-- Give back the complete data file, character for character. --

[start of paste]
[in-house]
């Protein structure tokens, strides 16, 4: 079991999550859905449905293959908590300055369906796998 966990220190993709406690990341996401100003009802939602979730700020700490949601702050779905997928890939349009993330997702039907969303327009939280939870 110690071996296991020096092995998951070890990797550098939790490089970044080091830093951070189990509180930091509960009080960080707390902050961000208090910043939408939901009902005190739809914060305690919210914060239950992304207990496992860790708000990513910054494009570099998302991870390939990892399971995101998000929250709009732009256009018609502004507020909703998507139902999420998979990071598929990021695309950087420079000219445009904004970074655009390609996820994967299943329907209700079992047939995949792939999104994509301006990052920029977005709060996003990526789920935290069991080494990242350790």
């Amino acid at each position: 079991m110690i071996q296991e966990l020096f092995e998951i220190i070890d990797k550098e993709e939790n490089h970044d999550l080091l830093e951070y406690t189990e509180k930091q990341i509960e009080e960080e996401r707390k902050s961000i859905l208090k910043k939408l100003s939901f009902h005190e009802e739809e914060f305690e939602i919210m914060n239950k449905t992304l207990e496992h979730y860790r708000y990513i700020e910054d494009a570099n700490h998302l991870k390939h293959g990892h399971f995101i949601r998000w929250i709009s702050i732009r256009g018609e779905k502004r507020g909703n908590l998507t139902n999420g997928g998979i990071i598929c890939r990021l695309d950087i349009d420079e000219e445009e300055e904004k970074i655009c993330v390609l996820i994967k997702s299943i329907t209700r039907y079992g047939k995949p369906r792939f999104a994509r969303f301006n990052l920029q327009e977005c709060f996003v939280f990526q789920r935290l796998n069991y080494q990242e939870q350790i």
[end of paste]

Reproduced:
[in-house]
């Protein structure tokens, strides 16, 4: 079991999550859905449905293959908590300055369906796998 966990220190993709406690990341996401100003009802939602979730700020700490949601702050779905997928890939349009993330997702039907969303327009939280939870 110690071996296991020096092995998951070890990797550098939790490089970044080091830093951070189990509180930091509960009080960080707390902050961000208090910043939408939901009902005190739809914060305690919210914060239950992304207990496992860790708000990513910054494009570099998302991870390939990892399971995101998000929250709009732009256009018609502004507020909703998507139902999420998979990071598929990021695309950087420079000219445009904004970074655009390609996820994967299943329907209700079992047939995949792939999104994509301006990052920029977005709060996003990526789920935290069991080494990242350790």
């Amino acid at each position: 079991m110690i071996q296991e966990l020096f092995e998951i220190i070890d990797k550098e993709e939790n490089h970044d999550l080091l830093e951070y406690t189990e509180k930091q990341i509960e009080e960080e996401r707390k902050s961000i859905l208090k910043k939408l100003s939901f009902h005190e009802e739809e914060f305690e939602i919210m914060n239950k449905t992304l207990e496992h979730y860790r708000y990513i700020e910054d494009a570099n700490h998302l991870k390939h293959g990892h399971f995101i949601r998000w929250i709009s702050i732009r256009g018609e779905k502004r507020g909703n908590l998507t139902n999420g997928g998979i990071i598929c890939r990021l695309d950087i349009d420079e000219e445009e300055e904004k970074i655009c993330v390609l996820i994967k997702s299943i329907t209700r039907y079992g047939k995949p369906r792939f999104a994509r969303f301006n990052l920029q327009e977005c709060f996003v939280f990526q789920r935290l796998n069991y080494q990242e939870q350790i």